Doha Climate Gateway

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The Doha Gateway

At the 2012 UN Climate Change Conference in Doha, Qatar (COP18/ CMP8), governments consolidated the gains of the last three years of international climate change negotiations and opened a gateway to necessary greater ambition and action on all levels. Among the many decisions taken, governments:

• Strengthened their resolve and set out a timetable to adopt a universal climate agreement by 2015, which will come into effect in 2020.

• Streamlined the negotiations, completing the work under the pdf-icon Bali Action Plan to concentrate on the new work towards a 2015 agreement under a single negotiating stream in the Ad hoc Working Group on the Durban Platform for Enhanced Action (ADP).

• Emphasized the need to increase their ambition to cut greenhouse gases (GHGs) and to help vulnerable countries to adapt.

• Launched a new commitment period under the Kyoto Protocol, thereby ensuring that this treaty's important legal and accounting models remain in place and underlining the principle that developed countries lead mandated action to cut greenhouse gas emissions.

• Made further progress towards establishing the financial and technology support and new institutions to enable clean energy investments and sustainable growth in developing countries.

The Urgency to Act

While there has been some success in climate change mitigation, global emissions of greenhouse gases continue to rise.

International action under the UNFCCC must be guided by the best available science. Increasingly frequent and progressively more severe impacts of climate change make the need for urgent action abundantly clear.

This is underscored by a growing number of reports, which have also provided options and solutions for the world to act effectively now to prevent much more serious climate change in the future. Most recent and upcoming reports include:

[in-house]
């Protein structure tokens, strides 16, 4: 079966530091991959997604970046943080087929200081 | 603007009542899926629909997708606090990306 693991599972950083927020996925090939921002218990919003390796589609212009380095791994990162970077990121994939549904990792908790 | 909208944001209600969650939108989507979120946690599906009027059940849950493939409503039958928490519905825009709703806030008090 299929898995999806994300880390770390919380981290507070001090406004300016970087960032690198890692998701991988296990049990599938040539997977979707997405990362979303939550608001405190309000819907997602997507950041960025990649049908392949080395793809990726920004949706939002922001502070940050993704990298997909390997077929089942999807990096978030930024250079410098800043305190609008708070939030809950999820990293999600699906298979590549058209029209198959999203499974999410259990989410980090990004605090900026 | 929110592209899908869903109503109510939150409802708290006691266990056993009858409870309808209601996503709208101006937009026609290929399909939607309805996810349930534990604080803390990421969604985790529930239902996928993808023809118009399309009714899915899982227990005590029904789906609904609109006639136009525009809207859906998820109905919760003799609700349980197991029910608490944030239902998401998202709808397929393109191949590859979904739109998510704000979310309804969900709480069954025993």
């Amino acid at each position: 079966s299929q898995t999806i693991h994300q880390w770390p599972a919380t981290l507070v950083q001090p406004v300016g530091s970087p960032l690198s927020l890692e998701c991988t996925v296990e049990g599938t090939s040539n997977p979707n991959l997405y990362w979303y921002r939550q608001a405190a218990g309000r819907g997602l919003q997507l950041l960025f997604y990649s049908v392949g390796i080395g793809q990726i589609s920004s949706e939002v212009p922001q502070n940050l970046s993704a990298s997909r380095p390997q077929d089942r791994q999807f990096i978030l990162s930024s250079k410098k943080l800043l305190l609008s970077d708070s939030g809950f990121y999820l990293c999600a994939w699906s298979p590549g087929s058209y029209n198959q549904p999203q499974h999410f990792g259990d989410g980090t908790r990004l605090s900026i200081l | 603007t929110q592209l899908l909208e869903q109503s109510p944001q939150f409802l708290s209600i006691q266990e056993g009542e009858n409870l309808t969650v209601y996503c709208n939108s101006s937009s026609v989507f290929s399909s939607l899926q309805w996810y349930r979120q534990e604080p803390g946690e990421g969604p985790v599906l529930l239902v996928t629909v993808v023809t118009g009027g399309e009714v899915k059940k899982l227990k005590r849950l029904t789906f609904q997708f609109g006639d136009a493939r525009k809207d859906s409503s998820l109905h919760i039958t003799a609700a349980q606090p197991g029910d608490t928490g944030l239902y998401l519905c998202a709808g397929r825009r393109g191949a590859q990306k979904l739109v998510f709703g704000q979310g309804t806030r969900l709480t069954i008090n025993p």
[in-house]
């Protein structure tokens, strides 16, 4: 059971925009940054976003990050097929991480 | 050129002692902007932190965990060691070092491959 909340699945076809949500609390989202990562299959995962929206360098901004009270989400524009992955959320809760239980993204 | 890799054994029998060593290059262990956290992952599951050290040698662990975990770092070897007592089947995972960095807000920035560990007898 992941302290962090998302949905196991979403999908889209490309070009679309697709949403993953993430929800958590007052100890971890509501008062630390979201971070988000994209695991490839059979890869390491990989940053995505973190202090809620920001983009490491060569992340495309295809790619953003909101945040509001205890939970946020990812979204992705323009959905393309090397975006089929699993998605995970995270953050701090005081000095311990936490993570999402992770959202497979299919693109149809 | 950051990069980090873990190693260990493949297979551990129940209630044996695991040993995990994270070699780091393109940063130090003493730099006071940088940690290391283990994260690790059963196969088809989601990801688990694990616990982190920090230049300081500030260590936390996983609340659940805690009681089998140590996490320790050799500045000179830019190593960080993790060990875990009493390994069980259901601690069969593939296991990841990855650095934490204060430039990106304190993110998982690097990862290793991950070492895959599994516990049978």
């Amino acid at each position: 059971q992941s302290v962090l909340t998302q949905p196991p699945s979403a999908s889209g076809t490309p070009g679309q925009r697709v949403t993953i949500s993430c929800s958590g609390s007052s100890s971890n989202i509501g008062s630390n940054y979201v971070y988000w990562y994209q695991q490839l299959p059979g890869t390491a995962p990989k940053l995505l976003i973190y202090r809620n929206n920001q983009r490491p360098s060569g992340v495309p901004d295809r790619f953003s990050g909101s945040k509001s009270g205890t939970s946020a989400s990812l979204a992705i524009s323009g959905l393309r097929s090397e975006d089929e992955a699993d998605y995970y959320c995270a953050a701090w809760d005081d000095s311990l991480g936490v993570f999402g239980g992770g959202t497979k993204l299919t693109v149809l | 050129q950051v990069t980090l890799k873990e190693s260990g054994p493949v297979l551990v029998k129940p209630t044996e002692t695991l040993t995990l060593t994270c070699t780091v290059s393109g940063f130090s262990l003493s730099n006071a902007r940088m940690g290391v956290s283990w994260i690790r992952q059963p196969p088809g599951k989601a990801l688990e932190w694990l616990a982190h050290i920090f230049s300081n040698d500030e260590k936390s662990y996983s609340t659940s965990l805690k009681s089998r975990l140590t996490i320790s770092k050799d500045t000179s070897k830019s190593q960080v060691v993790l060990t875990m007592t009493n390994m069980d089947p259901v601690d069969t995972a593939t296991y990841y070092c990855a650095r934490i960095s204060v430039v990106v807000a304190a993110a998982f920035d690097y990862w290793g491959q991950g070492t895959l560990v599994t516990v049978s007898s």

• The World Bank's "pdf-icon Turn Down the Heat: Why a 4°C Warmer World Must Be Avoided", showing that the world is on track towards a 4 degrees Celsius temperature rise, should the currently inadequate level of ambition remain.

• UNEP's Emissions Gap Report 2012, which demonstrated that it is still possible to bridge the emissions gap by 2020.

• The World Economic Forum's pdf-icon Global Risks 2013 report, released early in 2013. This report outlines a survey of more than 1000 experts polled on how they expect 50 global risks to play out over the next ten years. The report cites rising greenhouse gas emissions as one of the five major risks the global economy faces, and calls runaway climate change an X-factor that multiplies and exacerbates all risk.

• The Intergovernmental Panel on Climate Change (IPCC) will release its Fifth Assessment Report (AR5) in 2013 and 2014. The assessment will provide governments with the latest science on physics and impacts of climate change, and the scale of ambition necessary to successfully tackle climate change. The first installment of AR5 on the science is due this September, and the second and third installments are scheduled for release in March/April 2014. More info can be found on the IPCC website.

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